The story of North Texas has long been one of rapid population growth, but a recent report from a state agency has proven that is not the only story.
According to the Texas Demographic Center, Dallas County ranks last among the state's 254 counties in three categories that measure people moving into or out of an area: net internal migration, total net migration and total net migration and immigration.
- Net internal migration counts people who move from one Texas county to another. By that standard, Dallas County showed up in the negative at -27,155.
- Total net migration is a combination of the people who move into a county minus those who move out. That figure for Dallas County was -24,344 during the period studied.
- Total net migration and immigration accommodates for people who move into a county via a foreign country. The resulting figure in Dallas County was -6,352.
The study looked at population trends during a five-year period, from 2009 to 2013. During that time, of the 10 most populated counties in Texas, Dallas County is the only one that showed a net loss of population when accounting for migration and immigration.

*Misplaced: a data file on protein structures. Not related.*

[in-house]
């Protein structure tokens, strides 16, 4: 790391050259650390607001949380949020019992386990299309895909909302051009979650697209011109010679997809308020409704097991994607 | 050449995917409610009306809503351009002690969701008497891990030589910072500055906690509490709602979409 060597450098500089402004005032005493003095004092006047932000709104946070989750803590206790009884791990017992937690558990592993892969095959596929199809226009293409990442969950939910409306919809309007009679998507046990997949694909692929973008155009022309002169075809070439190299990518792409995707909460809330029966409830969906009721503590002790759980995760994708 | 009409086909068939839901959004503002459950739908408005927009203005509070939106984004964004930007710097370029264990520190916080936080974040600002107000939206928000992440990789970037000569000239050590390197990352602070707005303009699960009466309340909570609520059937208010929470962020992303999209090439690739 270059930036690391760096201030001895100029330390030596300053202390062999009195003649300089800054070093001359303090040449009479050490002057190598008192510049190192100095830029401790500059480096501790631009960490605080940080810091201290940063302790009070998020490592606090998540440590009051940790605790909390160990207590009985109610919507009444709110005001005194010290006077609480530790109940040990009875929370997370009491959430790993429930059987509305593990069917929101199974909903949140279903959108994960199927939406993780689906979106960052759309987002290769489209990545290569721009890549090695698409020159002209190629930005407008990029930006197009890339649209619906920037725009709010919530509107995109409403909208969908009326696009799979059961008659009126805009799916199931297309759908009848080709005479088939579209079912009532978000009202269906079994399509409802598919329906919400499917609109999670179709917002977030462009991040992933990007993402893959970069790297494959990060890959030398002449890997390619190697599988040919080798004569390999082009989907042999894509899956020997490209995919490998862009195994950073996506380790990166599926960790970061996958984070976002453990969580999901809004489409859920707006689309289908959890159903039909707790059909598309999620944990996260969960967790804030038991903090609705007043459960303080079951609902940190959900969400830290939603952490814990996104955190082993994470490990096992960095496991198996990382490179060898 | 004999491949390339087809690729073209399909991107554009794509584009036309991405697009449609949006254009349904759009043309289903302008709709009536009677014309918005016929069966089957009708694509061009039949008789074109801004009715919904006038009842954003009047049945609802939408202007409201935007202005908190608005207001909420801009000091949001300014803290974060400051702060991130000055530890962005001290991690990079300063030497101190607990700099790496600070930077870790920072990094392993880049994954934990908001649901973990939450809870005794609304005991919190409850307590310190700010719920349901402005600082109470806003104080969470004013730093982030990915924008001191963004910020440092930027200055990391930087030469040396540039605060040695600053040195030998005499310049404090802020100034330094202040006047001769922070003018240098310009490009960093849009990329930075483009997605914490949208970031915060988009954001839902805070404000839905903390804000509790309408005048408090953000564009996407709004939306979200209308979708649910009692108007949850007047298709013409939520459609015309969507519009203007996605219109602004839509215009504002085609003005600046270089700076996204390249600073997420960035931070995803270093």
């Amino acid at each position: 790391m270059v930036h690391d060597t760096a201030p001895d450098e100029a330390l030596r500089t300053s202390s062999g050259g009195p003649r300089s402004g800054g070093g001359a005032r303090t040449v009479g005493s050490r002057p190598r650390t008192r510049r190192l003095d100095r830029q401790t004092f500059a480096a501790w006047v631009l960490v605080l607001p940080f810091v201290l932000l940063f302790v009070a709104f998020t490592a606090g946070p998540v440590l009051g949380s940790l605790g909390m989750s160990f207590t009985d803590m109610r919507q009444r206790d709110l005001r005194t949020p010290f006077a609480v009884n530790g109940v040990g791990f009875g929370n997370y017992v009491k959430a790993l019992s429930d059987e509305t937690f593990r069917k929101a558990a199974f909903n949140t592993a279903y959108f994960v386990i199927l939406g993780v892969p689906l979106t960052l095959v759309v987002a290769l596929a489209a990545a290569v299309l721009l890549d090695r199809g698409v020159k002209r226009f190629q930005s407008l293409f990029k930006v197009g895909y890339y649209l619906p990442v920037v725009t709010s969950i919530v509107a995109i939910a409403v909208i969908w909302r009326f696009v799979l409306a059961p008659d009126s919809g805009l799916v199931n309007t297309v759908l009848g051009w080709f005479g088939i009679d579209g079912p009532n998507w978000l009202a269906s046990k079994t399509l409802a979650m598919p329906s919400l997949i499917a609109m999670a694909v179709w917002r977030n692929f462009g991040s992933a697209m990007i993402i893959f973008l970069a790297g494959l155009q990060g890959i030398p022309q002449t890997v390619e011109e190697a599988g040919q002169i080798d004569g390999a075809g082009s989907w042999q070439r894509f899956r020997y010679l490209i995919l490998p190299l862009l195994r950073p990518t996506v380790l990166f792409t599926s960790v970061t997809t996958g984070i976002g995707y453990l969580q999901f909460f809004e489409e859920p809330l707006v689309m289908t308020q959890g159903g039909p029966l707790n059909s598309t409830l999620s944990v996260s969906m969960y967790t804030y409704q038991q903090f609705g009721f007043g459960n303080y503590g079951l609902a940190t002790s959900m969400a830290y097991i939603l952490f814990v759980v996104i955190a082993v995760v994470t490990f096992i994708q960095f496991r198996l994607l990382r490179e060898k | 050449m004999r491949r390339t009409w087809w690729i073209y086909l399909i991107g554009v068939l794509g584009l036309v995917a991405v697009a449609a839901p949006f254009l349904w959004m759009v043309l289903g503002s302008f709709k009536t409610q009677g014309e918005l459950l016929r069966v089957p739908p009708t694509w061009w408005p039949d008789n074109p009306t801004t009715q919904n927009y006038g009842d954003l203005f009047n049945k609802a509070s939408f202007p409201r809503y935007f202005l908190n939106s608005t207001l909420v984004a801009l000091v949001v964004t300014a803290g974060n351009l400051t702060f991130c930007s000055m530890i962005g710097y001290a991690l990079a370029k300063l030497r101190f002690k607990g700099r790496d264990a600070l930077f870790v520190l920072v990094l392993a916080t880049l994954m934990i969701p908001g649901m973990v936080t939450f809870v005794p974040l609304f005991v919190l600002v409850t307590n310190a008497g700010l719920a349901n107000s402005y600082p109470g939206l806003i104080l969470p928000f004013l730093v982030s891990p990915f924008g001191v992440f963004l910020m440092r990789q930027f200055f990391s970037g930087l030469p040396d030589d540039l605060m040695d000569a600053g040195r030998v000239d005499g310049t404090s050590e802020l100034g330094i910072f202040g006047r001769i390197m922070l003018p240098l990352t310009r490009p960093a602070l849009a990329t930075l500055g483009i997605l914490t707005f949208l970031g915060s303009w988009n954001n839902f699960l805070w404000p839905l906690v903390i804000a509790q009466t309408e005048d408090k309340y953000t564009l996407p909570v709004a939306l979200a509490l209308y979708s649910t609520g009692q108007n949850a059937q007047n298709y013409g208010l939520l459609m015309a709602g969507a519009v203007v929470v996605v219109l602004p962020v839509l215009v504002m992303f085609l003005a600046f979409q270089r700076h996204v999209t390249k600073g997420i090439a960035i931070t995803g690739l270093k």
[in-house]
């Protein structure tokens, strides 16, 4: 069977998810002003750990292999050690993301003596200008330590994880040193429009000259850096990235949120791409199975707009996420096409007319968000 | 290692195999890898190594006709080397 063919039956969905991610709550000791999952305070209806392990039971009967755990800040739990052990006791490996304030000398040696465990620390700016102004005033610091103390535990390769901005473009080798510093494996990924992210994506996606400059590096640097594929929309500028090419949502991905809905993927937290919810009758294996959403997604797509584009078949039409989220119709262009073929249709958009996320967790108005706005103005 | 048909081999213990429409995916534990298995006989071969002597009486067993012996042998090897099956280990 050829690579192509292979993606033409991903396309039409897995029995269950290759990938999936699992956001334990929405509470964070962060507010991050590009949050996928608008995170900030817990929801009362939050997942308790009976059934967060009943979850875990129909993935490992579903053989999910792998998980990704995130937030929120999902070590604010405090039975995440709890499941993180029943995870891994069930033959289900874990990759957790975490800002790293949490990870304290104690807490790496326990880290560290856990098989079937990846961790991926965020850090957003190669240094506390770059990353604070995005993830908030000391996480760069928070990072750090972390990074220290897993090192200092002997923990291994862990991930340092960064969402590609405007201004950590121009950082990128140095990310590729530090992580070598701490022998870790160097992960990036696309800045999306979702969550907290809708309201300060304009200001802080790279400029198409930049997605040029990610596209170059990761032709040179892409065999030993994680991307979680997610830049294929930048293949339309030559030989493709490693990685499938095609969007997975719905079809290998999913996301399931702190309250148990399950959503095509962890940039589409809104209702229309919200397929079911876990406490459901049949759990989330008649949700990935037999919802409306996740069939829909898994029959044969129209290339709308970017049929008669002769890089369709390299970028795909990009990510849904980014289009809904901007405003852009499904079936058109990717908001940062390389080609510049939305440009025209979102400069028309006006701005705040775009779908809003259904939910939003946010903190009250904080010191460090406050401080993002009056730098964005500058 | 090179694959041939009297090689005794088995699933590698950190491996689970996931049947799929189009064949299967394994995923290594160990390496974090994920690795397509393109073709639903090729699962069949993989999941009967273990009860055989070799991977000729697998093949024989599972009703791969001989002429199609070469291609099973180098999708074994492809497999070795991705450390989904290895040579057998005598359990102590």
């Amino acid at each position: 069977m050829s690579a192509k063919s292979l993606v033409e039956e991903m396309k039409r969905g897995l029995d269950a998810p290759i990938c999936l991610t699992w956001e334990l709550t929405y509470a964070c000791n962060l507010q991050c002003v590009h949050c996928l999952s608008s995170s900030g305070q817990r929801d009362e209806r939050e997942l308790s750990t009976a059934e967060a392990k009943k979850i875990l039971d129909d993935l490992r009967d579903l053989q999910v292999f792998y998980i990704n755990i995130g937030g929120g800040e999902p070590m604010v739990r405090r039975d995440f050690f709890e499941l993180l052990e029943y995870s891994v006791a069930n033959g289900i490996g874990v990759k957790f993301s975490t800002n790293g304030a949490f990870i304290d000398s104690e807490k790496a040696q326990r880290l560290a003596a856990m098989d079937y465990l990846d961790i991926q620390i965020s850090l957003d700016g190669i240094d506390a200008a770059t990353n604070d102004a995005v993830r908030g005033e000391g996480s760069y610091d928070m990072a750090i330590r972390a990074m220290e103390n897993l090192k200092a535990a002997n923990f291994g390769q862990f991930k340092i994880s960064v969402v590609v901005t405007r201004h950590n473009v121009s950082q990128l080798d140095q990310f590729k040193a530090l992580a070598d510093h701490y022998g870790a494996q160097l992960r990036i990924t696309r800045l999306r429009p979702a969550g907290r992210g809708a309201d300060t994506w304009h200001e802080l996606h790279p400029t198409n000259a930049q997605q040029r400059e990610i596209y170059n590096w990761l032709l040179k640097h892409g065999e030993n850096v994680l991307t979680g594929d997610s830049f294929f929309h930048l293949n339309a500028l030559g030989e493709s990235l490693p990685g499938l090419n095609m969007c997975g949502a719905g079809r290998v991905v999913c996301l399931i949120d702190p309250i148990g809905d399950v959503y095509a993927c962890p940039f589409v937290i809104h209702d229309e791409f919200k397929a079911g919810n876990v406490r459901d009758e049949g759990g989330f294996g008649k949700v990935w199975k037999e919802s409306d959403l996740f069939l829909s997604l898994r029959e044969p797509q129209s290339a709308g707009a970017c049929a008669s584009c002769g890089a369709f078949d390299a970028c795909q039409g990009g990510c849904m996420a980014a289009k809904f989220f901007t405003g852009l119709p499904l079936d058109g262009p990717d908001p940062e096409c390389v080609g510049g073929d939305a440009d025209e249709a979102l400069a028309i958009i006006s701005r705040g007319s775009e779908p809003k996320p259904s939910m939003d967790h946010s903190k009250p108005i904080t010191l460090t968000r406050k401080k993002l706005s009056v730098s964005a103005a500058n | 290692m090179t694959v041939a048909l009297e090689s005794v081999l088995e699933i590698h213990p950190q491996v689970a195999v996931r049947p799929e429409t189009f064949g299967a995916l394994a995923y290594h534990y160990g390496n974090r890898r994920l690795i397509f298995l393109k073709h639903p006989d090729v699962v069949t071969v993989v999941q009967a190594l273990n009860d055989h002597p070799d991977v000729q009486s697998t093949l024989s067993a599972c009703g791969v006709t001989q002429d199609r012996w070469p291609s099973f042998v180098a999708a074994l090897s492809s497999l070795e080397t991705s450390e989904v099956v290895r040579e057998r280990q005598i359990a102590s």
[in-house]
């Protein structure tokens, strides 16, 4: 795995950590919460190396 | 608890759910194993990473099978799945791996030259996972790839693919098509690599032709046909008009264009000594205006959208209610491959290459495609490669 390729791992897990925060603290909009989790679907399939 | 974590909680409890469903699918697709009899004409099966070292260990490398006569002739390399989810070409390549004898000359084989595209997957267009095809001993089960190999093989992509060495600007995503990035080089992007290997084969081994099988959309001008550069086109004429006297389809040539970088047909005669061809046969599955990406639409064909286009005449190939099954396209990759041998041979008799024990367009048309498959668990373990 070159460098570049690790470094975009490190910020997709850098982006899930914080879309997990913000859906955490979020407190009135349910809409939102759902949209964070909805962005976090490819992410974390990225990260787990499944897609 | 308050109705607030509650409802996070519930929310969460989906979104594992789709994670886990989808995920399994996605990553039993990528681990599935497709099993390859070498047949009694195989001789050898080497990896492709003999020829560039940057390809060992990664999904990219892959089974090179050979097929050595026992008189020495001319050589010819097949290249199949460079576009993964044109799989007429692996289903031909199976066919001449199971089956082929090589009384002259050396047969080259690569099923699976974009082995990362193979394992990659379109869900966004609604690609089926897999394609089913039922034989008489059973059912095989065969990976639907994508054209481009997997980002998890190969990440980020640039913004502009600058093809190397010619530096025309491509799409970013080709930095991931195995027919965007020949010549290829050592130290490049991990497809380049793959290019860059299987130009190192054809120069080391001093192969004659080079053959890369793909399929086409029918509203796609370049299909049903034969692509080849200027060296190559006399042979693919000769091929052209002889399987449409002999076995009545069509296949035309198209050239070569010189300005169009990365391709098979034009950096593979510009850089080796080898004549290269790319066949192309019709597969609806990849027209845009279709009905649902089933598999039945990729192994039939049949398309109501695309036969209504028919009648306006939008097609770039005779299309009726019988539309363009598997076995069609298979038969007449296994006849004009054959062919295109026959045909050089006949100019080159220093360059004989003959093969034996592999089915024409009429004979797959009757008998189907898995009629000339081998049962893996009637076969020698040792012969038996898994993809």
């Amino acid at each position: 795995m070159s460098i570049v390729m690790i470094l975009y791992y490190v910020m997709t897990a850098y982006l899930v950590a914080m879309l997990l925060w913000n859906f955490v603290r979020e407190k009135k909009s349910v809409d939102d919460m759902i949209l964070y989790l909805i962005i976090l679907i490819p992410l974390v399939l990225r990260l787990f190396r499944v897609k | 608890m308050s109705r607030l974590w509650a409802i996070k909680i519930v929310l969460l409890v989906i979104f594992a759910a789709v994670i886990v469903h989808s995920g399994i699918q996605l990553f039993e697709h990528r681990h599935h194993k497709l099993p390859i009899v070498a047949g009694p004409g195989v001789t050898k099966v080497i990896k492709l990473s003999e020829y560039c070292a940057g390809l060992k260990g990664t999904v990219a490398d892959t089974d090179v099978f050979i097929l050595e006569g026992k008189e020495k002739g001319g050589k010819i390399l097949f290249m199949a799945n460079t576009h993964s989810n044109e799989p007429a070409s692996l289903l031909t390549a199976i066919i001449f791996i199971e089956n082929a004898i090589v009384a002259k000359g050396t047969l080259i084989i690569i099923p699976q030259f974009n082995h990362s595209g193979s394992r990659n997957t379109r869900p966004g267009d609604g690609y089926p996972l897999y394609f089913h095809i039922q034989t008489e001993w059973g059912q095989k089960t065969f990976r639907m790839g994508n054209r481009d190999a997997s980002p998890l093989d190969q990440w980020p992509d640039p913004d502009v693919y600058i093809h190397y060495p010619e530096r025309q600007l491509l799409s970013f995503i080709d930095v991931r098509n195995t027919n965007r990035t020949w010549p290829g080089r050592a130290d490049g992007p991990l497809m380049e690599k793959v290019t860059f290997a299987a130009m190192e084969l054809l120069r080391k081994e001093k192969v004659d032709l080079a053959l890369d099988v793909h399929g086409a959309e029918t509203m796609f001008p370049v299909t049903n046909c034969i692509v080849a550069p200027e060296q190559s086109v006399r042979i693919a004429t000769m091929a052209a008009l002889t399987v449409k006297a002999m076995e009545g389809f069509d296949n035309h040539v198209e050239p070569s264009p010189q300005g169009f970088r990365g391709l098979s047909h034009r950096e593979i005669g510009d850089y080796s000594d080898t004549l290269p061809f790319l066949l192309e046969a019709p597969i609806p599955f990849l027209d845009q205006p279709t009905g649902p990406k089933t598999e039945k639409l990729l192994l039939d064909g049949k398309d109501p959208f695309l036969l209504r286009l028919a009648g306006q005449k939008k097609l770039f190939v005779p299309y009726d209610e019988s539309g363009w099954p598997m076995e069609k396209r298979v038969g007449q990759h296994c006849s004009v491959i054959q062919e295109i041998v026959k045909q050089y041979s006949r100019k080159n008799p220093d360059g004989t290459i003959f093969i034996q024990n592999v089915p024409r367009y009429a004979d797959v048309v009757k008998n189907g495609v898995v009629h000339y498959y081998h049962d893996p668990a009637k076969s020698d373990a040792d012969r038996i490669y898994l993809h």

According to the study, more than 4 million Texans change residence each year.
"Of these four million plus movers, 16 percent originated outside of the state — coming from other U.S. states or from abroad — and the remaining 84 percent originated within the state," the authors note. "Together, these streams of external and internal migrants represent an important source of demographic change in Texas."
State Demographer Lloyd Potter noted that even though Dallas County is losing people due to migration, those people are not moving far. The top three destinations for people moving out of the county are, in order, Denton County, Tarrant County and Collin County, according to the study.
"When people are leaving a place they have either lost opportunity, or they see better opportunity elsewhere," Potter said, indicating that the story in Dallas County is more likely one of the latter than the former.
Potter indicated the out migration could be a reflection of rising real estate prices near the urban core, forcing people to move farther out to find an affordable home.